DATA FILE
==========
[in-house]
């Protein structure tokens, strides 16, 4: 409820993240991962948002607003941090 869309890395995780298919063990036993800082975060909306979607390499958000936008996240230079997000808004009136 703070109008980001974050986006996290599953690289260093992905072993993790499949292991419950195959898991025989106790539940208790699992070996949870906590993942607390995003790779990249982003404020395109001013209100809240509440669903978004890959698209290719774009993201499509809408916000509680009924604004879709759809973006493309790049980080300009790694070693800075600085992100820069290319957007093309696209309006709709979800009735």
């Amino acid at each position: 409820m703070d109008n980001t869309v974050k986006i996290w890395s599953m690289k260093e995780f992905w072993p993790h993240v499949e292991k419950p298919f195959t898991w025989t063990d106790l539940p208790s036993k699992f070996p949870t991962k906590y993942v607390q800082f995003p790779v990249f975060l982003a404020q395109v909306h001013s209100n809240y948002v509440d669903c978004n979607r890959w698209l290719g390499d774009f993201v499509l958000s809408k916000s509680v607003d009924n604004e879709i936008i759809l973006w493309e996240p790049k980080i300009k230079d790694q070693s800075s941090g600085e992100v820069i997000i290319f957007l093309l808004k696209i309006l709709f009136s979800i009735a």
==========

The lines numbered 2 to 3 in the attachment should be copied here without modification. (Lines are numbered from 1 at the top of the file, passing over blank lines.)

């Protein structure tokens, strides 16, 4: 409820993240991962948002607003941090 869309890395995780298919063990036993800082975060909306979607390499958000936008996240230079997000808004009136 703070109008980001974050986006996290599953690289260093992905072993993790499949292991419950195959898991025989106790539940208790699992070996949870906590993942607390995003790779990249982003404020395109001013209100809240509440669903978004890959698209290719774009993201499509809408916000509680009924604004879709759809973006493309790049980080300009790694070693800075600085992100820069290319957007093309696209309006709709979800009735």
């Amino acid at each position: 409820m703070d109008n980001t869309v974050k986006i996290w890395s599953m690289k260093e995780f992905w072993p993790h993240v499949e292991k419950p298919f195959t898991w025989t063990d106790l539940p208790s036993k699992f070996p949870t991962k906590y993942v607390q800082f995003p790779v990249f975060l982003a404020q395109v909306h001013s209100n809240y948002v509440d669903c978004n979607r890959w698209l290719g390499d774009f993201v499509l958000s809408k916000s509680v607003d009924n604004e879709i936008i759809l973006w493309e996240p790049k980080i300009k230079d790694q070693s800075s941090g600085e992100v820069i997000i290319f957007l093309l808004k696209i309006l709709f009136s979800i009735a």